Leading article: A windfall tax is an easy solution – but a wrong one

There are several better ways to respond to soaring energy prices

Share
Related Topics

When governments are in trouble they are especially keen to score easy political goals. And several voices around ministers believe they have identified one. The eye-watering price increases announced by British Gas this week have stoked concerns about the number of people being pushed into "fuel poverty". And the high profits of the energy producers, including Centrica, which owns British Gas, have raised popular hackles at a time of downturn for just about every other sector of the economy.

The solution being pushed in Westminster is for the Government to impose a windfall tax on energy producers to pay for a sweeping programme to subsidise the energy bills of the poor. It is certainly a neat solution, but Gordon Brown should, nevertheless, resist the temptation to go down this path.

This is not to argue that British Gas and the other energy suppliers are models of fair dealing and upright capitalism. They were suspiciously slow to cut customer prices when the global wholesale price of energy was low a few years ago, but have been very quick to pass on the costs now that the market price of gas and electricity is rising. This raises serious doubts regarding the competitiveness of the energy sector post-privatisation. Yet there is no clinching evidence that these firms are profiteering from soaring global energy prices. The profits of Centrica are actually declining, despite its increased revenues from the North Sea's gas and oil fields.

And the windfall tax is inadvisable for other reasons too. Perhaps the most significant is that it would be counter-productive for the long term national interest. A windfall levy would produce revenue for a cash-strapped Treasury, but it would send a dangerous message to the energy production sector. Producers need consistent tax signals from governments if they are to invest in long-term projects in a rational manner. The imposition of unpredictable taxes would be likely to deter investors from putting up the cash for the renewable energy projects that Britain so urgently needs.

There are other ways to get the energy companies to behave better to customers. As the Liberal Democrat Treasury spokesman Vincent Cable has argued, there is a good deal that could be done on the regulatory front. A good place for the Government to start would be by addressing the scandal of pre-payment meters, which end up charging the poorest customers a particularly high tariff.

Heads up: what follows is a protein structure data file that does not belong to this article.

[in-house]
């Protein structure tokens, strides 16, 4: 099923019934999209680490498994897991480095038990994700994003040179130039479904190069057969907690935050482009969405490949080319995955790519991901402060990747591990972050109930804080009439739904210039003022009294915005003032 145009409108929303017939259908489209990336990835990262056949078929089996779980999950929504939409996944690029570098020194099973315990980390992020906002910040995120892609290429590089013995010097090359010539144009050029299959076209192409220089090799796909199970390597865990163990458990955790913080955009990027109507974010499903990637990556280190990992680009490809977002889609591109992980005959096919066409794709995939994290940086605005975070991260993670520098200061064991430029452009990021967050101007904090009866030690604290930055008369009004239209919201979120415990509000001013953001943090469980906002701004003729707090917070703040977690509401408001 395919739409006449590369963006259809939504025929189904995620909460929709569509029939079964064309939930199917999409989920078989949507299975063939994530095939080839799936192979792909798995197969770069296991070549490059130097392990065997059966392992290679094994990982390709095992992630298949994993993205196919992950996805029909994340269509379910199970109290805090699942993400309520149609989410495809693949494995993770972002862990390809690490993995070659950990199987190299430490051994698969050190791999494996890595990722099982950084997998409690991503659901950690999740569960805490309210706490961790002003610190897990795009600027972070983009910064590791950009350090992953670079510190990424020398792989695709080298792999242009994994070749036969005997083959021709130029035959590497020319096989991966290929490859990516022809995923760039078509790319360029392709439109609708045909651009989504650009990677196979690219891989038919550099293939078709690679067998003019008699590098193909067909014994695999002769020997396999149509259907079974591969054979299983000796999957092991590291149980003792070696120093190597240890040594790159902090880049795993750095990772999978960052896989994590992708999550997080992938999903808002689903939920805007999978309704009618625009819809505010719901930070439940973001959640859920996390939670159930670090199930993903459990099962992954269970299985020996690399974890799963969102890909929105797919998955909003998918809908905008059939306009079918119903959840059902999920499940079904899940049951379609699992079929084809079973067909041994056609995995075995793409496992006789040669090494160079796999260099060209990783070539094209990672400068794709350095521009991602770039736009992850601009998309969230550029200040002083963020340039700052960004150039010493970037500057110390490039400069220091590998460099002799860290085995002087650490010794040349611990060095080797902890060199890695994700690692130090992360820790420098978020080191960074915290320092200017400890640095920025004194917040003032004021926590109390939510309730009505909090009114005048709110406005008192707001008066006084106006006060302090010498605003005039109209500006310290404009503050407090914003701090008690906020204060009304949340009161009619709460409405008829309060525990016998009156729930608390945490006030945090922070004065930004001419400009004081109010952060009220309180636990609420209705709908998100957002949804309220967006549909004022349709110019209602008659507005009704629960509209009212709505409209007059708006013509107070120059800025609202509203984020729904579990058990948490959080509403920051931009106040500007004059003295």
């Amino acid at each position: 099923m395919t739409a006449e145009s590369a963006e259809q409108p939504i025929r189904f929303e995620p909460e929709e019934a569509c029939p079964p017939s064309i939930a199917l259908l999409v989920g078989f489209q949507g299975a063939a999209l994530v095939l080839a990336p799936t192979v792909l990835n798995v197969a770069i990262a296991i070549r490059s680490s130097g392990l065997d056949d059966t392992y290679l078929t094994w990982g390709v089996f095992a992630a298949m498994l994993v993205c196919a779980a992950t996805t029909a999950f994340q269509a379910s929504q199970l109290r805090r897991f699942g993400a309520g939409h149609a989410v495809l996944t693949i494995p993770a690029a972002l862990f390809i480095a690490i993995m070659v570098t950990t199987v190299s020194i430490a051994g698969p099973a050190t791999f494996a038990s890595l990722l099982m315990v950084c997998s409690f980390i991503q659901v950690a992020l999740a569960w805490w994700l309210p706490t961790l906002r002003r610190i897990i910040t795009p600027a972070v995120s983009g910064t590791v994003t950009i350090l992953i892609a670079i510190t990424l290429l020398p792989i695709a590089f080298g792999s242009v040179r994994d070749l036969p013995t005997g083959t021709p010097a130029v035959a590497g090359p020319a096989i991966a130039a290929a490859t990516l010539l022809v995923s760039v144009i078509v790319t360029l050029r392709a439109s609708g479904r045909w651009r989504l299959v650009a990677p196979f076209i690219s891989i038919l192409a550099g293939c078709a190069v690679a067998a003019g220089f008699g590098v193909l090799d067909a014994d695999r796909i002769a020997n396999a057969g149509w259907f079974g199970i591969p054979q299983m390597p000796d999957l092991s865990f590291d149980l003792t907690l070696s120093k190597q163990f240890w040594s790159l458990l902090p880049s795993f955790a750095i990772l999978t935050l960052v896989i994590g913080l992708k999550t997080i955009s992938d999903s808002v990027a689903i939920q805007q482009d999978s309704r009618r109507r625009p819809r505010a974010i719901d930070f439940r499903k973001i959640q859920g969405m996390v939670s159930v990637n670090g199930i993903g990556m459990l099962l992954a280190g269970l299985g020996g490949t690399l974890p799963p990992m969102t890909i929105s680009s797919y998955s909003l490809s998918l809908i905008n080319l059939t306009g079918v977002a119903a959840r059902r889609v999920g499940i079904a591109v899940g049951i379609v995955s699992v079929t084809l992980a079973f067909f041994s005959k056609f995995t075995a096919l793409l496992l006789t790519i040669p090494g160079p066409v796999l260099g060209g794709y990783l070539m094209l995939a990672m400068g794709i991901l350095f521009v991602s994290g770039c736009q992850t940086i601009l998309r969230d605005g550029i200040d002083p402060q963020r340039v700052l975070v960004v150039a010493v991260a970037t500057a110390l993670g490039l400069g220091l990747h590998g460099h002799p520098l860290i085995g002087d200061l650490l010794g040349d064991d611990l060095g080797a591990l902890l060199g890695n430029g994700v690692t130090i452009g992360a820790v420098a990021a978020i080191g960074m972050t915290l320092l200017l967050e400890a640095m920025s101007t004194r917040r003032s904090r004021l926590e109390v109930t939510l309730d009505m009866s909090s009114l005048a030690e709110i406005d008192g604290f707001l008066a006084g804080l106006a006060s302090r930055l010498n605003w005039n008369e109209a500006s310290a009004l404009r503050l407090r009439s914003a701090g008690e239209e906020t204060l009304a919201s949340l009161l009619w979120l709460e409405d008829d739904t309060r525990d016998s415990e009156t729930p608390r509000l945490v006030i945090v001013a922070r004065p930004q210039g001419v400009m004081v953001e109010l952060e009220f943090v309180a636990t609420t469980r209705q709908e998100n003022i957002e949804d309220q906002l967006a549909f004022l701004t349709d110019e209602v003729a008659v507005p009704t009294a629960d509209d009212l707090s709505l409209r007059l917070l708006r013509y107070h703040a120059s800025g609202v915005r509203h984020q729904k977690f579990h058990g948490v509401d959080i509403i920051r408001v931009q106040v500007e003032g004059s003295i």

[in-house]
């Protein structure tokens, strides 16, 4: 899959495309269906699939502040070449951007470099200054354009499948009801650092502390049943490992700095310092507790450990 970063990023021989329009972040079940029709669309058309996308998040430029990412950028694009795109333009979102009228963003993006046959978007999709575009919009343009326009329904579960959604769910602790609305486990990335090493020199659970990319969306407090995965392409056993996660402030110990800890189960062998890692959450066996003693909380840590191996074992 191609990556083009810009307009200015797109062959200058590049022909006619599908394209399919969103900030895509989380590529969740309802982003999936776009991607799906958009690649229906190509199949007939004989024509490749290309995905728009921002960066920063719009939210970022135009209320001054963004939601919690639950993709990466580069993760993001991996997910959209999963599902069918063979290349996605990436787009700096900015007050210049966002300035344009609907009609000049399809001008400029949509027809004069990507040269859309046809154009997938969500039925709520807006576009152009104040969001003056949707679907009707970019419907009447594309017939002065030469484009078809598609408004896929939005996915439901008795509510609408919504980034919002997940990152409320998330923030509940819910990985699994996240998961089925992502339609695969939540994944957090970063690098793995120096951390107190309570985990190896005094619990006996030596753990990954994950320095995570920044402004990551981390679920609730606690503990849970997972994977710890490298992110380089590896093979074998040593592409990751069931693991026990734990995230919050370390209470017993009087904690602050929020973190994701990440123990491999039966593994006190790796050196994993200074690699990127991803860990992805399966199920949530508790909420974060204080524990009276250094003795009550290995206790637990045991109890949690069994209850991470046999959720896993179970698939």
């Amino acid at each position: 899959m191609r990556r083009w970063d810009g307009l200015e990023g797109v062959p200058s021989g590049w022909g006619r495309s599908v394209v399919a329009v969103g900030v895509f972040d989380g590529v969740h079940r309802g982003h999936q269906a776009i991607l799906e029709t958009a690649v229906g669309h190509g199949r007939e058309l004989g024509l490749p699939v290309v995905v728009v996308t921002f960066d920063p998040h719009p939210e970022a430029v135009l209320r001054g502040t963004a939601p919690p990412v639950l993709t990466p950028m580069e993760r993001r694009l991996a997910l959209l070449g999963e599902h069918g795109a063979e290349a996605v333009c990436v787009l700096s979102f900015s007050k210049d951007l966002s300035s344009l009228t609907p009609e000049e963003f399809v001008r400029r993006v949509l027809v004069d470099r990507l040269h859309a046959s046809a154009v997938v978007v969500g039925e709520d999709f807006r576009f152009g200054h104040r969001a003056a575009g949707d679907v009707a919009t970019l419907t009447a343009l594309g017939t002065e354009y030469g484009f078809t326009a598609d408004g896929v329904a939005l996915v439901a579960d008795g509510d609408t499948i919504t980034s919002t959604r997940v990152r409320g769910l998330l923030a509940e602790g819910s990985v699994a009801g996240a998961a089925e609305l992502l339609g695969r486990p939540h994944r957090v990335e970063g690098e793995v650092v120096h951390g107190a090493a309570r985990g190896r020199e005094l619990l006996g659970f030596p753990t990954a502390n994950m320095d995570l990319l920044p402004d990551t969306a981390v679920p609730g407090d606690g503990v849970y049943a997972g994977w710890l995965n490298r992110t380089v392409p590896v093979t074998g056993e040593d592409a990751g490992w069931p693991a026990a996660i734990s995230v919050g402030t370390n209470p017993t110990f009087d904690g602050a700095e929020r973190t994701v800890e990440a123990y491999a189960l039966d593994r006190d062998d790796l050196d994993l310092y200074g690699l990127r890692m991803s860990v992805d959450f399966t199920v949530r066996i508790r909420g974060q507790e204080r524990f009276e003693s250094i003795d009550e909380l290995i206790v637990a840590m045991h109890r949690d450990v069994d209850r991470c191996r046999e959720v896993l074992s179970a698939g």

That is related to another important, and often missed, point. As with soaring gasoline prices, the high price of electricity and gas should be a signal to all that we need to do more to conserve our use of power in our homes and business. No one disputes that there is a need to target some financial relief at poor pensioners who will find it a struggle to heat their homes this winter. But we cannot afford to lose sight of the fact that a huge amount of energy is wasted through inadequate insulation in our buildings.

If ministers want to take the right long-term decisions for the economy they should demand that energy companies roll out smart meters, to show each household clearly how much energy it is consuming. It should also get on with working, through the European Union, to liberalise the continental energy industry, which should help ease prices over time.

A domestic windfall tax will be heralded as an easy score. But, in time, it could very well be seen as a lamentable own goal.

React Now

Latest stories from i100
iJobs Job Widget
iJobs General

SQL Implementation Consultant (VB,C#, SQL, Java, Eclipse, integ

£40000 - £50000 per annum + benefits+bonus+package: Harrington Starr: SQL Impl...